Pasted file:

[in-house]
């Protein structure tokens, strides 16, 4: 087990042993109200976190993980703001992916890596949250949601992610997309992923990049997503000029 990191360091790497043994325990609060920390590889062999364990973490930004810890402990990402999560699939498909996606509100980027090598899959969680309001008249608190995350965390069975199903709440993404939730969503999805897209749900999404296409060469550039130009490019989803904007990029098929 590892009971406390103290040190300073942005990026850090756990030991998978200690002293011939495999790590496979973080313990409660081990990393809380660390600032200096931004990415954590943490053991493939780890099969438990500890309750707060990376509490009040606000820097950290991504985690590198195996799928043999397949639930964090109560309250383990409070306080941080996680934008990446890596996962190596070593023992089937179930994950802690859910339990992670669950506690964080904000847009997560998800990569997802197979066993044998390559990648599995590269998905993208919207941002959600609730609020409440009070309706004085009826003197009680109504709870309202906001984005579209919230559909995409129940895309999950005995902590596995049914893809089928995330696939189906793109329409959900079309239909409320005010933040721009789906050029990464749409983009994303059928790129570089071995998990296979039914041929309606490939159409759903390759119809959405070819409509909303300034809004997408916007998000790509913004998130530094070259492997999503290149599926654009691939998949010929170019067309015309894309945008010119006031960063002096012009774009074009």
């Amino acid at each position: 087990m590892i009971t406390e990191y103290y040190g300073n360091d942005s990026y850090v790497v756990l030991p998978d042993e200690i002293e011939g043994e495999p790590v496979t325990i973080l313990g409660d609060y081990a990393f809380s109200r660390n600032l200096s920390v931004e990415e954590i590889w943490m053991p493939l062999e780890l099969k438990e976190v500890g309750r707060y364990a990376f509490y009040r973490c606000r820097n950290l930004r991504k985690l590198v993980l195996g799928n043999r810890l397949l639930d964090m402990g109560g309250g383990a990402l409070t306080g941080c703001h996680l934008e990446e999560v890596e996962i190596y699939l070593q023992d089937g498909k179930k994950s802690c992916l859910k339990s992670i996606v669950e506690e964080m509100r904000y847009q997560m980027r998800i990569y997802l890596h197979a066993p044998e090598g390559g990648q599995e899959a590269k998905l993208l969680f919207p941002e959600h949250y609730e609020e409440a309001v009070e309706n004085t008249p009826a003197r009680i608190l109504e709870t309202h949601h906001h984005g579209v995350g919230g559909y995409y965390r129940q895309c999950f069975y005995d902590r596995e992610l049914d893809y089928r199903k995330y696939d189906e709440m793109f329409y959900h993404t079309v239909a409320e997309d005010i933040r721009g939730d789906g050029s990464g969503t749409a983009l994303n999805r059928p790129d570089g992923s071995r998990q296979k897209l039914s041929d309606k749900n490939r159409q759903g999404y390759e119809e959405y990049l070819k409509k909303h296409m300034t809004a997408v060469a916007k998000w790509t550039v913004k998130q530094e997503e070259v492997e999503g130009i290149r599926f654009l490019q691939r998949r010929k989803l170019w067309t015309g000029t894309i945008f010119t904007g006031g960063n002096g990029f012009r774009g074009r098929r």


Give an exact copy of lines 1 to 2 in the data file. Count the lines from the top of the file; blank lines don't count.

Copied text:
[in-house]
């Protein structure tokens, strides 16, 4: 087990042993109200976190993980703001992916890596949250949601992610997309992923990049997503000029 990191360091790497043994325990609060920390590889062999364990973490930004810890402990990402999560699939498909996606509100980027090598899959969680309001008249608190995350965390069975199903709440993404939730969503999805897209749900999404296409060469550039130009490019989803904007990029098929 590892009971406390103290040190300073942005990026850090756990030991998978200690002293011939495999790590496979973080313990409660081990990393809380660390600032200096931004990415954590943490053991493939780890099969438990500890309750707060990376509490009040606000820097950290991504985690590198195996799928043999397949639930964090109560309250383990409070306080941080996680934008990446890596996962190596070593023992089937179930994950802690859910339990992670669950506690964080904000847009997560998800990569997802197979066993044998390559990648599995590269998905993208919207941002959600609730609020409440009070309706004085009826003197009680109504709870309202906001984005579209919230559909995409129940895309999950005995902590596995049914893809089928995330696939189906793109329409959900079309239909409320005010933040721009789906050029990464749409983009994303059928790129570089071995998990296979039914041929309606490939159409759903390759119809959405070819409509909303300034809004997408916007998000790509913004998130530094070259492997999503290149599926654009691939998949010929170019067309015309894309945008010119006031960063002096012009774009074009």